AI: Tell us why your new inverter technology represents a breakthrough? 

Cameron: Our new inverter, designed to power electric motors in hybrid and electric vehicles, is based on a key patent for power semiconductor packaging that provides a superior thermal solution for high-voltage and high-current power switching. Its power silicon packaging cuts size, weight and – importantly – cost while increasing its overall reliability and lifespan. The packaging eliminates wire bonds and enables higher current and power density. When combined with double-side cooling, the design reduces the power semiconductor area and results in an inverter that is 30% smaller than current versions. By providing a variety of options in the design, the power inverter can be customized to meet specific customer requirements. 

AI: Tell us about Delphi’s wireless charging system that is currently in development? 

Cameron: The Delphi system offers more practical and flexible installation than traditional inductive systems, and doesn’t require precise positioning. It safely and efficiently transfers power over significantly larger distances and can adapt to natural misalignment that can happen during vehicle parking. The system uses the newly developed highly resonant magnetic coupling technology, and the charging source can be embedded in a parking lot or garage pavement, and can work with vehicles over various ground clearances. We are integrating this technology into electric vehicle architectures, and have equipped multiple test vehicles with the system. 

AI: How important are partnerships to Delphi? 

Cameron: It’s a challenge to fund technology and process development when the market for electrified vehicles is still relatively small. On the other hand, that market isn’t going to grow until we have the technologies and processes that make electrified vehicles more affordable. So we must work collaboratively to resolve the relatively high investment and cost equation during this low-volume start-up phase. To address this challenge, Delphi is partnering with the U.S. Department of Energy (DOE) and other industry and government organizations to share the up-front costs and risks as we work to create more energy-efficient and compact power electronics for high-volume – and lower-cost – production.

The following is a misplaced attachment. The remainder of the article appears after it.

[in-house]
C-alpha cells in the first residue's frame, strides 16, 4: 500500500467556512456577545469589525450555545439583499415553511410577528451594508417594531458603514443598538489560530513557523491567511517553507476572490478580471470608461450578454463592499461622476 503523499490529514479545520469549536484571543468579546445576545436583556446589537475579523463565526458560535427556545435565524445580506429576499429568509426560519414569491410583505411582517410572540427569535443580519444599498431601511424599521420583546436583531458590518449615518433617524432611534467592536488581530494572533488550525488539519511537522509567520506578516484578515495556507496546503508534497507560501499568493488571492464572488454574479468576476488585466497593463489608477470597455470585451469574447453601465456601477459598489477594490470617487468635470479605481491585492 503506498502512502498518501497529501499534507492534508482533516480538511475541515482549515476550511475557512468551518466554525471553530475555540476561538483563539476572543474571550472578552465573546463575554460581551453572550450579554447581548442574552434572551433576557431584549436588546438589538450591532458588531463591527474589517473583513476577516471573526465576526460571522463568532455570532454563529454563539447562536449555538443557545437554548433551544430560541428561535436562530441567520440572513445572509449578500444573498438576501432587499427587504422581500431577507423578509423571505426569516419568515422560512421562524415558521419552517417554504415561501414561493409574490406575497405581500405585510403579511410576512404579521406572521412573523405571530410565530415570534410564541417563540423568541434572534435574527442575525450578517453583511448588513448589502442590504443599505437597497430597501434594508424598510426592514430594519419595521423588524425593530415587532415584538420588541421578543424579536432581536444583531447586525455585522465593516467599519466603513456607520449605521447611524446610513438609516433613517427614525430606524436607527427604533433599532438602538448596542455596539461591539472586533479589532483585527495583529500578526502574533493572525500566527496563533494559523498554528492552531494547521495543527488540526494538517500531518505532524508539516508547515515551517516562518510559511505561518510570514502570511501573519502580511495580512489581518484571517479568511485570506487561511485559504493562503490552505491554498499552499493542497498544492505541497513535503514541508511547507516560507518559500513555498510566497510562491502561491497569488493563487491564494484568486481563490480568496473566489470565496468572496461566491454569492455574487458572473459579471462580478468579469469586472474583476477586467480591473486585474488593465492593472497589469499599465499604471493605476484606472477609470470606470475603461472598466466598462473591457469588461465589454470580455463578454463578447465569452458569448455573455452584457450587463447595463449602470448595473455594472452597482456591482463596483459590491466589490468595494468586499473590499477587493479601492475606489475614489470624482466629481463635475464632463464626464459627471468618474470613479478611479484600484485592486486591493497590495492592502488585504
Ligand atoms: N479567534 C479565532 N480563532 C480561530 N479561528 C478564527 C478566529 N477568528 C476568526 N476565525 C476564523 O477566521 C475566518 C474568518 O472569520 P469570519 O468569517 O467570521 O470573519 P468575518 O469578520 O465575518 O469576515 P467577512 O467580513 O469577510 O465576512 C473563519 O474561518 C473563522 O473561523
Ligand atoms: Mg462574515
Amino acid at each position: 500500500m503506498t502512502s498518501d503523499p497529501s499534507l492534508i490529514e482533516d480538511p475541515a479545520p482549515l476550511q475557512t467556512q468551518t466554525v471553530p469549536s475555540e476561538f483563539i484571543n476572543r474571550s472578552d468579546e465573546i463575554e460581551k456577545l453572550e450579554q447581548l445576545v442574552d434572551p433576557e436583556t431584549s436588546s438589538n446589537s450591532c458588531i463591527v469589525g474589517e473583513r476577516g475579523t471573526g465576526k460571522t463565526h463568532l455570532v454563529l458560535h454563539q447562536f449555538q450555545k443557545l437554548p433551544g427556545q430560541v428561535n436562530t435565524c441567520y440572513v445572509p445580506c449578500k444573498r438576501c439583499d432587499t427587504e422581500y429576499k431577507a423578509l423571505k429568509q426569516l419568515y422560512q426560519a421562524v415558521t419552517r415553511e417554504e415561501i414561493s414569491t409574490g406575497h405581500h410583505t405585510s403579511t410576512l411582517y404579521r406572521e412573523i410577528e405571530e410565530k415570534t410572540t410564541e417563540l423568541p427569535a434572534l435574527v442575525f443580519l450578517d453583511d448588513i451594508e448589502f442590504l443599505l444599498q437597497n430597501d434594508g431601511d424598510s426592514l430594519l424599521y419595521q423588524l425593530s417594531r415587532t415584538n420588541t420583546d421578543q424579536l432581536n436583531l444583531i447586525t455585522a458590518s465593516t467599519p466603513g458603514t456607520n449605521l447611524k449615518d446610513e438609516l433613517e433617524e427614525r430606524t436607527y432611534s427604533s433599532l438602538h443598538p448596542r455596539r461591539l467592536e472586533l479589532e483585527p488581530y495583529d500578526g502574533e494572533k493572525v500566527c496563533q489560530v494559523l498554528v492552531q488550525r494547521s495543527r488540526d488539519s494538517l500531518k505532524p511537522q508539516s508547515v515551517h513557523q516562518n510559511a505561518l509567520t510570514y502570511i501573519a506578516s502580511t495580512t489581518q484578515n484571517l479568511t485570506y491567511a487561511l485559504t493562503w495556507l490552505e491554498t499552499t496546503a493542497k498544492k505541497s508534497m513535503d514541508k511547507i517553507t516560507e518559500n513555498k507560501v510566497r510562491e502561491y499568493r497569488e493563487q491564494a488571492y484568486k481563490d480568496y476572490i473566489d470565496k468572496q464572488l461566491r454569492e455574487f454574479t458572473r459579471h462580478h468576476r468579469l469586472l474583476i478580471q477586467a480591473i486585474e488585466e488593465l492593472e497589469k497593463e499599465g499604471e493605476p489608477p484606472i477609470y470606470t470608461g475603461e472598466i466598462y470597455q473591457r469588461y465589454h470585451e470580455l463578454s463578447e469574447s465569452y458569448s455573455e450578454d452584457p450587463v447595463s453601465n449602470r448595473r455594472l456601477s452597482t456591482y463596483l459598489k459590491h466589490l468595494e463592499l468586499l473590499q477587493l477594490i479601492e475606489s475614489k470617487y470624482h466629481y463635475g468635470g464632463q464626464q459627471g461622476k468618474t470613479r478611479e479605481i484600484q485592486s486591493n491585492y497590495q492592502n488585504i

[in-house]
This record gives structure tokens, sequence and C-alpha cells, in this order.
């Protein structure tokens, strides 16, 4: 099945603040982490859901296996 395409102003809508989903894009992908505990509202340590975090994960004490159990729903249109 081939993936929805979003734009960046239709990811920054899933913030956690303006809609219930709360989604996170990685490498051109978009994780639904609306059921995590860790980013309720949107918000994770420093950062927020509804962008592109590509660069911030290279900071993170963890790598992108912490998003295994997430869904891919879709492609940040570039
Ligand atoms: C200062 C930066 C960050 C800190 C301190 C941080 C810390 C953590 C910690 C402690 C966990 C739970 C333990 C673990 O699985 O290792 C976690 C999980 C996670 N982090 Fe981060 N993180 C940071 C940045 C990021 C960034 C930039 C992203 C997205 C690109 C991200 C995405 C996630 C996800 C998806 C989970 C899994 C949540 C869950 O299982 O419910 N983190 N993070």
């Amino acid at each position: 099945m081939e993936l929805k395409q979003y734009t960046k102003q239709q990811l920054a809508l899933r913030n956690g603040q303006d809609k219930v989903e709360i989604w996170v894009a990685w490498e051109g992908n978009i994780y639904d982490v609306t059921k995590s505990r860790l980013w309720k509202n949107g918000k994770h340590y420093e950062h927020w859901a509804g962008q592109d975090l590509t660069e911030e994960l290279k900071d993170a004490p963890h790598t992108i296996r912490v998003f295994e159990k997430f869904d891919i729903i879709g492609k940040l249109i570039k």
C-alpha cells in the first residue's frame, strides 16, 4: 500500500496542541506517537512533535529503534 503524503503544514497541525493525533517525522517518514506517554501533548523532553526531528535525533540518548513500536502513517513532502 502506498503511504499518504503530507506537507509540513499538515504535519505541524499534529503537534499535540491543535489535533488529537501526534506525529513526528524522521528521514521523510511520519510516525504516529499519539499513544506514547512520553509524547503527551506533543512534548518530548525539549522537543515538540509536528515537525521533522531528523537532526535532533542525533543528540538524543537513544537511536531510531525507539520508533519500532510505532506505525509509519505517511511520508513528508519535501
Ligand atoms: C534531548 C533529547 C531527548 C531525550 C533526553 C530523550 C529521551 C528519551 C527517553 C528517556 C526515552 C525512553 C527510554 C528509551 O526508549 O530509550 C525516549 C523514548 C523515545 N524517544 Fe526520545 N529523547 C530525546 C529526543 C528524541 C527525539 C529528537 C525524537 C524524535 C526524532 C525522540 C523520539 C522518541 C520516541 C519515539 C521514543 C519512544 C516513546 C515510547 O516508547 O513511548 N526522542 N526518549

AI: Can you tell us more about these initiatives? 

Cameron: The largest is a Delphi investment of US$89.3- million, which is being matched by US$89.3-million from the DOE, for development of low-cost, volume manufacturing of power electronics in the United States for electric drive vehicles. We installed a new power electronics manufacturing facility in Kokomo, Indiana, as part of our efforts. 

This builds on two earlier programs. One is a cost-sharing grant in which Delphi is leading an industry-government team to develop the next-generation propulsion inverter for hybrid vehicles. The project includes Dow Corning, GeneSIC, General Electric, Argonne National Laboratory, Oak Ridge National Laboratory, and the National Renewable Energy Laboratory. The other is a US$6.7-million cost-sharing award by DOE’s Advanced Research Projects Agency – Energy. Through it, Delphi and its partners (International Rectifier and Oak Ridge National Laboratory) are working to improve efficiencies and reduce the size and cost of power electronics. Delphi also has additional R&D support from the governments of Singapore, Luxembourg and Germany. 

AI: You personally were named by Automotive News as one of the 100 most influential people in the world of electric-powered vehicles. Tell us about that. 

Cameron: I was really humbled to be recognized with this award, as was my colleague, Randy Sumner, who is director of Global Hybrid & Electric Vehicle Business & Technology Development for Delphi’s Electrical/Electronic Architecture division. We were thrilled to be named along with President Obama and top leaders from many of our customers, including BMW, Daimler, Ford, General Motors, Nissan, Renault, Toyota and Volkswagen. The award program really recognizes how many talented and innovative people it will take to make the electric and hybrid vehicle markets a reality. And Randy and I believe our awards acknowledge the accomplishments of the Delphi team of talented and innovative engineers and technicians who work on power electronics technologies and products. We are supported by a management team that wants us to participate in solving the challenges of fuel efficiency and emissions. I’m excited to continue to work in this area.



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Comments:
I enjoyed the article and good technical questions. As a Delphi salaried retiree it is still hard to get over the fact that Delphi and GM really screwed their salaried retirees. I will never buy a GM car again but will probably see Delphi technology in my next car due to their broad customer base.
Kenneth VanWormer , Holland